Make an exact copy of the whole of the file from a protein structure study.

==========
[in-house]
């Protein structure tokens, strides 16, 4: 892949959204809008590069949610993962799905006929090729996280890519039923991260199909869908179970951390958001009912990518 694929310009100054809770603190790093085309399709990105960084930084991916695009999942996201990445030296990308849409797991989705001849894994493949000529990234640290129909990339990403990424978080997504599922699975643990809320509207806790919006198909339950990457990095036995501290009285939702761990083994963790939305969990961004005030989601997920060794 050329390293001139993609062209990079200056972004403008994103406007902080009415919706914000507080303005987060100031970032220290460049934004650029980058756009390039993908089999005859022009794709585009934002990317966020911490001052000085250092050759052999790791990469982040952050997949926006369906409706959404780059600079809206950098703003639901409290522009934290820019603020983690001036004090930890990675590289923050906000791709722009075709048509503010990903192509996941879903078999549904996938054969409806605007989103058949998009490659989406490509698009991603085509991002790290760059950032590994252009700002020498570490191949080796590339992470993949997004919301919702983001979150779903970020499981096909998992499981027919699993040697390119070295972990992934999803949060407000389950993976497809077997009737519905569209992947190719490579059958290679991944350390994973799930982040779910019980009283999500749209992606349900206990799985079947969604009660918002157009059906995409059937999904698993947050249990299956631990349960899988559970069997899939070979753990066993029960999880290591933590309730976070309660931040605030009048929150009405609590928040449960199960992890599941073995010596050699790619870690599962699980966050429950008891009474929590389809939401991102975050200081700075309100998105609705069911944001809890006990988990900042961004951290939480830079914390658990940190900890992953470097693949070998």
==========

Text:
[in-house]
């Protein structure tokens, strides 16, 4: 892949959204809008590069949610993962799905006929090729996280890519039923991260199909869908179970951390958001009912990518 694929310009100054809770603190790093085309399709990105960084930084991916695009999942996201990445030296990308849409797991989705001849894994493949000529990234640290129909990339990403990424978080997504599922699975643990809320509207806790919006198909339950990457990095036995501290009285939702761990083994963790939305969990961004005030989601997920060794 050329390293001139993609062209990079200056972004403008994103406007902080009415919706914000507080303005987060100031970032220290460049934004650029980058756009390039993908089999005859022009794709585009934002990317966020911490001052000085250092050759052999790791990469982040952050997949926006369906409706959404780059600079809206950098703003639901409290522009934290820019603020983690001036004090930890990675590289923050906000791709722009075709048509503010990903192509996941879903078999549904996938054969409806605007989103058949998009490659989406490509698009991603085509991002790290760059950032590994252009700002020498570490191949080796590339992470993949997004919301919702983001979150779903970020499981096909998992499981027919699993040697390119070295972990992934999803949060407000389950993976497809077997009737519905569209992947190719490579059958290679991944350390994973799930982040779910019980009283999500749209992606349900206990799985079947969604009660918002157009059906995409059937999904698993947050249990299956631990349960899988559970069997899939070979753990066993029960999880290591933590309730976070309660931040605030009048929150009405609590928040449960199960992890599941073995010596050699790619870690599962699980966050429950008891009474929590389809939401991102975050200081700075309100998105609705069911944001809890006990988990900042961004951290939480830079914390658990940190900890992953470097693949070998």